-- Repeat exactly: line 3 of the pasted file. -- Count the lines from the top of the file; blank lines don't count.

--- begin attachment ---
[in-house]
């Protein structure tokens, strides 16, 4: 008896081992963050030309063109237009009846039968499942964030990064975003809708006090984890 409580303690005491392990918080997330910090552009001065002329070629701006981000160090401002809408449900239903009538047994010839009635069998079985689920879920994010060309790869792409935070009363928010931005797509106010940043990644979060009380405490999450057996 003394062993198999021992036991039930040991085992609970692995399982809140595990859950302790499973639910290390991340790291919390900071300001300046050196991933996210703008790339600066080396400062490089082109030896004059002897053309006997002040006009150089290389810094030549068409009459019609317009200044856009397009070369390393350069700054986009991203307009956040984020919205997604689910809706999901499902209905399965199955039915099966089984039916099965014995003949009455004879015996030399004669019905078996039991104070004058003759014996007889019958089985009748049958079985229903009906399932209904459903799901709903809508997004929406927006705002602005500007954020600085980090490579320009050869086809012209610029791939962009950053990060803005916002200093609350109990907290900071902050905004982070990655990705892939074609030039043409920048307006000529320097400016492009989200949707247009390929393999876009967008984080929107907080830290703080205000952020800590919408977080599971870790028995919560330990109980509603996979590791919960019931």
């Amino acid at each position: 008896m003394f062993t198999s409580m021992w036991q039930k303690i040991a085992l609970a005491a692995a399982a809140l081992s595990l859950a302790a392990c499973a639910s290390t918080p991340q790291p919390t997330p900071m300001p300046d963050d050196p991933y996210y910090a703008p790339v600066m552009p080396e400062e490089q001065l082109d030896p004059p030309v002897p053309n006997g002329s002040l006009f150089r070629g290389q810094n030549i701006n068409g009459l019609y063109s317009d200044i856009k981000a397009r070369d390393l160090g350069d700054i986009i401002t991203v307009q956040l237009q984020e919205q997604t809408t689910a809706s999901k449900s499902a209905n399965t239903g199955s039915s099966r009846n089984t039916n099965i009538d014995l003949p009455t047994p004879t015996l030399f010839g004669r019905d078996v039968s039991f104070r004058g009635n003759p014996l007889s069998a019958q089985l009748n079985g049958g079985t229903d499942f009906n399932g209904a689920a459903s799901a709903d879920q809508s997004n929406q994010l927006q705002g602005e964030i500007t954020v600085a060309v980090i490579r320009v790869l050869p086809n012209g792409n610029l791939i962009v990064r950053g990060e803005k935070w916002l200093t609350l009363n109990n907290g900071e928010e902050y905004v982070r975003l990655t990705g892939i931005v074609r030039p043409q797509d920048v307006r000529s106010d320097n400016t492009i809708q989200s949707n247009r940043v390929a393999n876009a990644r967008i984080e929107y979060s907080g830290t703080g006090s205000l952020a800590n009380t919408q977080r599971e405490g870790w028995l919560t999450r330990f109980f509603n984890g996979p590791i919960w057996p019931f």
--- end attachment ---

């Amino acid at each position: 008896m003394f062993t198999s409580m021992w036991q039930k303690i040991a085992l609970a005491a692995a399982a809140l081992s595990l859950a302790a392990c499973a639910s290390t918080p991340q790291p919390t997330p900071m300001p300046d963050d050196p991933y996210y910090a703008p790339v600066m552009p080396e400062e490089q001065l082109d030896p004059p030309v002897p053309n006997g002329s002040l006009f150089r070629g290389q810094n030549i701006n068409g009459l019609y063109s317009d200044i856009k981000a397009r070369d390393l160090g350069d700054i986009i401002t991203v307009q956040l237009q984020e919205q997604t809408t689910a809706s999901k449900s499902a209905n399965t239903g199955s039915s099966r009846n089984t039916n099965i009538d014995l003949p009455t047994p004879t015996l030399f010839g004669r019905d078996v039968s039991f104070r004058g009635n003759p014996l007889s069998a019958q089985l009748n079985g049958g079985t229903d499942f009906n399932g209904a689920a459903s799901a709903d879920q809508s997004n929406q994010l927006q705002g602005e964030i500007t954020v600085a060309v980090i490579r320009v790869l050869p086809n012209g792409n610029l791939i962009v990064r950053g990060e803005k935070w916002l200093t609350l009363n109990n907290g900071e928010e902050y905004v982070r975003l990655t990705g892939i931005v074609r030039p043409q797509d920048v307006r000529s106010d320097n400016t492009i809708q989200s949707n247009r940043v390929a393999n876009a990644r967008i984080e929107y979060s907080g830290t703080g006090s205000l952020a800590n009380t919408q977080r599971e405490g870790w028995l919560t999450r330990f109980f509603n984890g996979p590791i919960w057996p019931f």